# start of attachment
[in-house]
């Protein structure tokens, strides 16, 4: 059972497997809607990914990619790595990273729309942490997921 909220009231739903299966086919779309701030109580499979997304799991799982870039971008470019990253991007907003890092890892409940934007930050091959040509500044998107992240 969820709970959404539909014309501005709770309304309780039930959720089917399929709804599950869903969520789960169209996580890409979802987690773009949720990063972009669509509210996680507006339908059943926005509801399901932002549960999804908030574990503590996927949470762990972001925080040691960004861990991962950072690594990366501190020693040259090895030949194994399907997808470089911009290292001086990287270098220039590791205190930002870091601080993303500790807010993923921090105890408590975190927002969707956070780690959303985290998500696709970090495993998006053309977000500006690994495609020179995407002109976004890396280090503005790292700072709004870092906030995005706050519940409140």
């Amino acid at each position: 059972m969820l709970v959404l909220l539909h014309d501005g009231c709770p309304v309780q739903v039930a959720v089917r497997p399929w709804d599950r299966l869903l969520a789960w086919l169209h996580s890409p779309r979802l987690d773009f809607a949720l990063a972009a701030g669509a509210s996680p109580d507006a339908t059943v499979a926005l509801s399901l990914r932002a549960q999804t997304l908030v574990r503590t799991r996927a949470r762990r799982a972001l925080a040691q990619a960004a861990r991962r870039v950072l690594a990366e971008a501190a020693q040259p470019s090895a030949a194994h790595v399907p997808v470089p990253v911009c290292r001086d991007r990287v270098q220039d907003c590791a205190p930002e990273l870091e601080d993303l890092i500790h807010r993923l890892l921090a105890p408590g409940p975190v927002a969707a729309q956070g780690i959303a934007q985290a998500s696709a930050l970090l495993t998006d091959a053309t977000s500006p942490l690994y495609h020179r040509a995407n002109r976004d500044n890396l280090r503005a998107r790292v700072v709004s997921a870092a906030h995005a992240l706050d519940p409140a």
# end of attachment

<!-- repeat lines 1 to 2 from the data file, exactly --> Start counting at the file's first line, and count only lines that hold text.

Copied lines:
[in-house]
């Protein structure tokens, strides 16, 4: 059972497997809607990914990619790595990273729309942490997921 909220009231739903299966086919779309701030109580499979997304799991799982870039971008470019990253991007907003890092890892409940934007930050091959040509500044998107992240 969820709970959404539909014309501005709770309304309780039930959720089917399929709804599950869903969520789960169209996580890409979802987690773009949720990063972009669509509210996680507006339908059943926005509801399901932002549960999804908030574990503590996927949470762990972001925080040691960004861990991962950072690594990366501190020693040259090895030949194994399907997808470089911009290292001086990287270098220039590791205190930002870091601080993303500790807010993923921090105890408590975190927002969707956070780690959303985290998500696709970090495993998006053309977000500006690994495609020179995407002109976004890396280090503005790292700072709004870092906030995005706050519940409140």